A DRUNKEN man from Roche who used "aggressive and threatening" behaviour towards a probation officer has been jailed for eight weeks by magistrates.
Michael Starling, 32, had begun drinking following his brother's death on the day after Boxing Day, Bodmin magistrates were told.
At an appointment with his probation officer Michelle Rees in her St Austell office at lunchtime on New Year's Eve Starling disclosed that he and his brother had vowed that when one died, the other would take their own life.
He told Ms Rees he had consumed three bottles of Southern Comfort and eight cans of Special Brew.
Barry Hilliard, for the prosecution, said that during the meeting Starling made threats to kill a Stoneham housing officer, banged his head on the table, swore and pushed a chair over, as well as stepping towards Ms Rees who felt uncomfortable at this aggressive and threatening behaviour.
Starling, of Tremodrett Road, appeared before the court in custody on Thursday and admitted using threatening, abusive or insulting words or behaviour with intent to cause Ms Rees harassment, alarm or distress. The offence had been committed while he was on bail to Truro Crown Court and subject to a community order.
Rob Eccleston, for the defence, said that for six years Starling had been a homeless street drinker whose offending was linked to that lifestyle and breaches of an Asbo.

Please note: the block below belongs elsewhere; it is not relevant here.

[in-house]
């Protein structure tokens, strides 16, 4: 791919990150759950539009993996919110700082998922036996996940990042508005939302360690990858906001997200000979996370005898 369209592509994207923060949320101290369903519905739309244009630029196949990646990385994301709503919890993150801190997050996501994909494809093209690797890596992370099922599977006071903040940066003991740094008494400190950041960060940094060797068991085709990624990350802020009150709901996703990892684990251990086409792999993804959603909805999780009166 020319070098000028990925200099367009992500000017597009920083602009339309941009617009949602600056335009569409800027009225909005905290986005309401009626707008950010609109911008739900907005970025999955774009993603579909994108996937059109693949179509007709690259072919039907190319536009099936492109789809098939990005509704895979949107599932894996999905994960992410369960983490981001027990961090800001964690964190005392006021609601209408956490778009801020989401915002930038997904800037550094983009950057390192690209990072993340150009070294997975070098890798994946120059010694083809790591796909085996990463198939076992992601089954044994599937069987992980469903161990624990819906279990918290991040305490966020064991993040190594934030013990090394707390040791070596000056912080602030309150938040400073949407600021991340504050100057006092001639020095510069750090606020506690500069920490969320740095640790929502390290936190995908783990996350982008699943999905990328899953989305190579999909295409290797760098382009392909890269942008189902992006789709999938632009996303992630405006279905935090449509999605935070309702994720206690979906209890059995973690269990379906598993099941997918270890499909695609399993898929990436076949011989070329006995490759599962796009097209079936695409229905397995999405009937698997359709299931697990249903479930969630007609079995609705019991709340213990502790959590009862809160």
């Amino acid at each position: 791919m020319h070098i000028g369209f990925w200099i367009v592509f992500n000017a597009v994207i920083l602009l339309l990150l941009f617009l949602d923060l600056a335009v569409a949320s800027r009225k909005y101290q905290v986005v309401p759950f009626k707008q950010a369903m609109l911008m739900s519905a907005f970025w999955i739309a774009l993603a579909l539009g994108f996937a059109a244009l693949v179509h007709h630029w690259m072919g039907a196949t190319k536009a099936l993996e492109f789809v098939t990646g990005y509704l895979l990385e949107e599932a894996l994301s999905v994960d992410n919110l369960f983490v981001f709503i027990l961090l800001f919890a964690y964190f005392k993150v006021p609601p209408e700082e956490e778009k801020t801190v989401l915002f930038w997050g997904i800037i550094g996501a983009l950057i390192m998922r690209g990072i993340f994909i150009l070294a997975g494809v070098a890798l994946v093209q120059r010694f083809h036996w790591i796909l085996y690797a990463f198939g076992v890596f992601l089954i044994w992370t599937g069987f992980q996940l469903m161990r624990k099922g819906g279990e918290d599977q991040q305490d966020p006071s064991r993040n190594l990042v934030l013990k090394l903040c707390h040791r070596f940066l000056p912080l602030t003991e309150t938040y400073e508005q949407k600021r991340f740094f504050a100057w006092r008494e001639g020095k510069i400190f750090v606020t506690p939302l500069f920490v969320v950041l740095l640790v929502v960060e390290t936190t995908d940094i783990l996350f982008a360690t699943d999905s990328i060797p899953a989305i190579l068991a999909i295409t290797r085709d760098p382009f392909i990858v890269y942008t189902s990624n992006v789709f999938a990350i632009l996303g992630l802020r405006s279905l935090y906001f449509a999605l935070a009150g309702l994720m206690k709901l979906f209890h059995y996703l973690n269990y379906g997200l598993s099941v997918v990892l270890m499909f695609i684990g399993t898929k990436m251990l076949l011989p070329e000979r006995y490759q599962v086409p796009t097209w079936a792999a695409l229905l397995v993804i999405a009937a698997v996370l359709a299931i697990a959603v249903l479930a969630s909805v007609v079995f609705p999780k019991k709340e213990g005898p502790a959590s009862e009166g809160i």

On December 11 he had been released from custody, where he had been on remand, and due in part to his efforts while detained accommodation had been found for him in Roche. The death of his brother, to whom he had been very close, had been "the worst possible thing to happen to him".
His subsequent comments to the probation officer had been empty threats. He had been sober when he first went to the office in the morning but could not be seen, and when he returned he had been drinking and "spouted a load of nonsense".
Mr Eccleston urged the magistrates not to send Starling to prison due to the "exceptional circumstances".
In an impassioned plea to the bench Starling reiterated that request, asking to be allowed to carry his brother's coffin at his funeral, but chairman of the bench Frances Tregaskes told him that while his bereavement had been taken into consideration, the offence was aggravated by the fact that the victim was a public servant doing her duty.
The jail term included sentences for taking a vehicle without consent, failing to provide a specimen for analysis and two offences of criminal damage, after a community order was revoked.